Startling Insights Into Persuasion, Trust, Empathy, and Teamwork:
Based on revelations about how we treat our computers.
The driver was insistent: "A woman should not be giving directions." Despite the customer service rep's reassurance that the navigation system in his car wasn't actually a woman—just a computer with a female voice—the driver (and many others like him) refused to listen. There was only one person for BMW to call for help: Clifford Nass, one of the world’s leading experts on how people interact with technology. After two decades of studying problems like BMW's GPS system, Microsoft's Clippy (the most reviled animated character of all time), and online evaluations that lead people to lie to their laptops, Nass has developed a powerful theory: Our brains can't fundamentally distinguish between interacting with people and interacting with devices. We will "protect" a computer's feelings, feel flattered by a brown-nosing piece of software, and even do favors for technology that has been "nice" to us. All without even realizing it.
In his research at Stanford, Nass has leveraged our fundamentally social relationship with computers to develop and test a series of essential rules for effective human relationships. He has found that the most powerful strategies for working with people aren't really that complicated, and can be learned from watching what succeeds and fails in technology interfaces. In other words, if a computer can make friends, build teams, and calm powerful emotions, so can any of us.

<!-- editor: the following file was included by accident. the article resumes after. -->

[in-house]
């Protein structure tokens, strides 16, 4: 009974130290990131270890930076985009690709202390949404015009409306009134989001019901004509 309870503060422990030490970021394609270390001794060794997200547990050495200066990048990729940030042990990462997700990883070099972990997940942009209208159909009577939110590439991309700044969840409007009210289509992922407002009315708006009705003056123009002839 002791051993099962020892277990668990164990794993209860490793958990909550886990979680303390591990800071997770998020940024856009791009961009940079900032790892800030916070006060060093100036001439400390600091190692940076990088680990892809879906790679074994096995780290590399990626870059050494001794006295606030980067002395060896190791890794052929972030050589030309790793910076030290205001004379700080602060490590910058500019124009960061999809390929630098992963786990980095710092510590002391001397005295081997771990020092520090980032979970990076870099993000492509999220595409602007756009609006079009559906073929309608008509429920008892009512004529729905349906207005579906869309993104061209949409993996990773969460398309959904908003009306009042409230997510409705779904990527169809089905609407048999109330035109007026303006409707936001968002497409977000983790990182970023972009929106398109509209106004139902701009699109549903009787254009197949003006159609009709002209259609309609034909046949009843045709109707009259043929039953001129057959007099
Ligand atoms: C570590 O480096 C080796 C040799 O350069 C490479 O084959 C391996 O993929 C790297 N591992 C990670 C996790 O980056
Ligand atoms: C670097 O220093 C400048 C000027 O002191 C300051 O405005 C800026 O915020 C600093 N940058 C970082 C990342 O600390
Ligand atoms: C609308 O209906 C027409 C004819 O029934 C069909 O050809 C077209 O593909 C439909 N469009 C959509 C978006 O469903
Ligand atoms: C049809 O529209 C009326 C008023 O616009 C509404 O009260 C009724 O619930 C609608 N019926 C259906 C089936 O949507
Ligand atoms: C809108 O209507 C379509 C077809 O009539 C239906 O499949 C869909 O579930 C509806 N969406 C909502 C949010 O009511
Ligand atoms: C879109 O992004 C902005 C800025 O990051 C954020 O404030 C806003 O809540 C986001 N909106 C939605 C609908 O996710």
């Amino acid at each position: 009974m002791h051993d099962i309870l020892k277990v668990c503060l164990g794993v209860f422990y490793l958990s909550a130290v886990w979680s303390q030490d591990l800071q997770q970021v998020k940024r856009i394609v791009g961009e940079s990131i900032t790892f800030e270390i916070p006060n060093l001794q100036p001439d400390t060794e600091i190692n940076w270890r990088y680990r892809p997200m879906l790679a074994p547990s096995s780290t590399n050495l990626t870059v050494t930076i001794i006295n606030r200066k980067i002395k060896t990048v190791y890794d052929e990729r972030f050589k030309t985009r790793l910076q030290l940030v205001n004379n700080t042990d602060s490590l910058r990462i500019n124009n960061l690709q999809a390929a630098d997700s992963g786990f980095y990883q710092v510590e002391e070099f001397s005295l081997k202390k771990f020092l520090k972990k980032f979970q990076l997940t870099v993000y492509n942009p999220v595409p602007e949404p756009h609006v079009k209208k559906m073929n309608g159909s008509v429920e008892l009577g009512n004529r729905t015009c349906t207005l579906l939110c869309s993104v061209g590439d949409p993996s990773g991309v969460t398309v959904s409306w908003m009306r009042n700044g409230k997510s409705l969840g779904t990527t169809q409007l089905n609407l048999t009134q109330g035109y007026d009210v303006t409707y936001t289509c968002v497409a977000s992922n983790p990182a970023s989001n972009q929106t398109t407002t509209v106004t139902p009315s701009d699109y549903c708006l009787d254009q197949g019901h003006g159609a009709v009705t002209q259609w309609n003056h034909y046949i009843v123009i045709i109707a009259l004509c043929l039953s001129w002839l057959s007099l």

Nass's studies reveal many surprising conclusions, such as:
- Mixing criticism into praise—a popular tactic for managers—is a destructive method of evaluation.
- Opposites don't attract—except when one gradually changes to become more like other.
- Flattery works—even when the recipient knows it's flattery.
- Team-building exercises don't build teams—but the right T-shirt can.
- Misery loves company—but only if the company is miserable, too.
Nass's discoveries push the boundaries of both psychology and technology and provide nothing less than a new blueprint for successful human relationships.
Harvard College Professor of Psychology, Harvard University, and author of How the Mind Works and The Stuff of Thought